Should Inflation Change Your Homebuying Plans?

February 01, 2022


Inflation has reached a 40-year high. What does that mean for you as you consider whether or not to buy a home in 2022?

New suburban house with nice lawn

You've likely noticed that life grew more expensive in 2021. A combination of government aid, demand for goods and bottlenecked supply chains has increased the cost of everyday items, including housing. This is known as inflation. When it occurs, it generally means your hard-earned dollars don't stretch quite as far as they used to.

In 2021, inflation rose to a degree last seen in the 1980s. Some of the largest and most necessary living expenses cost 7.0% more at the end of 2021 than at the end of 2020. This included homes. In 2021, the median sales price for all houses sold in the United States reached $400,000 for the first time ever, up nearly $70,000 dollars from 2020.

The nation's central bank, the Federal Reserve, aims to combat inflation by pulling money out of the economy and increasing interest rates.

Though the Federal Reserve has yet to act on this approach, mortgage interest rates have already risen in anticipation of the change. According to the results of Freddie Mac's most recent Primary Mortgage Market Survey®, the interest rate for a 30-year fixed-rate mortgage averaged 3.55%, up from 2.73% at this time last year. We forecast that interest rates will average 3.6% in 2022 and 3.9% in 2023.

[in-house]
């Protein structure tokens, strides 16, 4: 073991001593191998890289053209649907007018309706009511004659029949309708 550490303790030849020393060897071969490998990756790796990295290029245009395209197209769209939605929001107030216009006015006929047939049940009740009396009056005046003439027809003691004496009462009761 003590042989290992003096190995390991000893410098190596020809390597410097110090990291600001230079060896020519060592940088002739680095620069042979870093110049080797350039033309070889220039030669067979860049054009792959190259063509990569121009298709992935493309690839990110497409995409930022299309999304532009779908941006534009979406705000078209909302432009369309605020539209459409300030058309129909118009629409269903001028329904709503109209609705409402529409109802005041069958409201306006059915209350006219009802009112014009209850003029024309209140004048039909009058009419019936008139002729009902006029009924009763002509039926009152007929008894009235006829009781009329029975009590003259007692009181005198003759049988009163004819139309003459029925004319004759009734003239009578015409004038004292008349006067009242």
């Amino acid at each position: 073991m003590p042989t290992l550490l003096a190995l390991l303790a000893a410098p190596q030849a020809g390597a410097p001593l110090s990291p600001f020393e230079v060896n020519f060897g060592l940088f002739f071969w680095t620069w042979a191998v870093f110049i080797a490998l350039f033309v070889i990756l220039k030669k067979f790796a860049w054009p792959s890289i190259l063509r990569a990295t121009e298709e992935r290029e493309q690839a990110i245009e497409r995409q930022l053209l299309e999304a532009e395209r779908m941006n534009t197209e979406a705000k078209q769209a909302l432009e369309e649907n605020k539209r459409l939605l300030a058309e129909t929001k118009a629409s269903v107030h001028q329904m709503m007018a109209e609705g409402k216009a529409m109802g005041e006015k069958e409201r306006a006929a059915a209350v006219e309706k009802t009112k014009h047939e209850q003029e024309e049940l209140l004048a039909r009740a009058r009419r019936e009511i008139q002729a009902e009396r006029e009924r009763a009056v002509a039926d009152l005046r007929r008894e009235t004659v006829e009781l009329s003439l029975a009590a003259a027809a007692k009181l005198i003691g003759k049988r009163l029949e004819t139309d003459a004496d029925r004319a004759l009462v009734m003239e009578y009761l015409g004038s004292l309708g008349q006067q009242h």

To summarize: Houses have never been more expensive and now rates are rising. So, should you hold off on buying a home?

The Case for Buying a Home Today

If you're financially ready, now may be a great time to buy.

Not only will buying today help you begin to build equity, a fixed-rate mortgage can stabilize your monthly housing costs for the long-term even while other life expenses continue to rise — as was the case in 2021.

Housing costs increased in 2021 due to a combination of factors: inflation mixed with a high demand for housing (due to low rates and work-from-home arrangements) and a low housing supply.

The average home price, for instance, increased nearly 20% year-over-year. For those looking to buy this year, we forecast a moderately lower demand for homes, due to higher mortgage rates, and we expect house prices to cool somewhat.

Rents also increased in 2021, though not to the same degree as home prices. Rents increased 13.5% in 2021, but in our recently released 2022 Multifamily Outlook, we forecast modest growth in the cost of rent, at 3.6%, for 2022.

Although rents and home prices are likely to remain expensive, there are advantages to buying a home today if you're ready. Rents typically increase between 3% and 5% each year, though your landlord or management company may charge more depending on the terms of your lease agreement. On the other hand, homeowners with fixed-rate loans will see little to no change to their monthly housing cost over the life of their loan. You can be confident in knowing that your mortgage payments won't change much in the long term, even when life's other costs do.

To determine the best loan type for your financial needs, speak with a lender.

For more information about the homebuying process, visit My Home by Freddie Mac®.